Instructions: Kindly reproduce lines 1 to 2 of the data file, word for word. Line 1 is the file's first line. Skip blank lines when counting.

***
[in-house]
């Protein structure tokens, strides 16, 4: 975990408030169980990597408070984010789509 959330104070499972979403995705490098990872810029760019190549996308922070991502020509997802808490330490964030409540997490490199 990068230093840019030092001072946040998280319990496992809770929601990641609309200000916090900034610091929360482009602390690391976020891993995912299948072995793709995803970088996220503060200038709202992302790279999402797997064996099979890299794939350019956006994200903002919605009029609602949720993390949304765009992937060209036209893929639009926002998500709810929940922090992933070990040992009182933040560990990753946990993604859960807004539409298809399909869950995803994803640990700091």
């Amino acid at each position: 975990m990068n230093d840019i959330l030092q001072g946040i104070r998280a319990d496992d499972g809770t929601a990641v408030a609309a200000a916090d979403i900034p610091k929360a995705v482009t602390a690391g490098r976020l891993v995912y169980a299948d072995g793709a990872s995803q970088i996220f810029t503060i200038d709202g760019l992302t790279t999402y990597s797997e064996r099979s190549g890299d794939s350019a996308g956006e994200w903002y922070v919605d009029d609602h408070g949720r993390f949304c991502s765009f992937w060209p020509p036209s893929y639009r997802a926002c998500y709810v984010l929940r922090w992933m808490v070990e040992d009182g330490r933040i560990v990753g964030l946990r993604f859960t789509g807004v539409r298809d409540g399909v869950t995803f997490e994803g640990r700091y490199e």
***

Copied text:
[in-house]
């Protein structure tokens, strides 16, 4: 975990408030169980990597408070984010789509 959330104070499972979403995705490098990872810029760019190549996308922070991502020509997802808490330490964030409540997490490199 990068230093840019030092001072946040998280319990496992809770929601990641609309200000916090900034610091929360482009602390690391976020891993995912299948072995793709995803970088996220503060200038709202992302790279999402797997064996099979890299794939350019956006994200903002919605009029609602949720993390949304765009992937060209036209893929639009926002998500709810929940922090992933070990040992009182933040560990990753946990993604859960807004539409298809399909869950995803994803640990700091």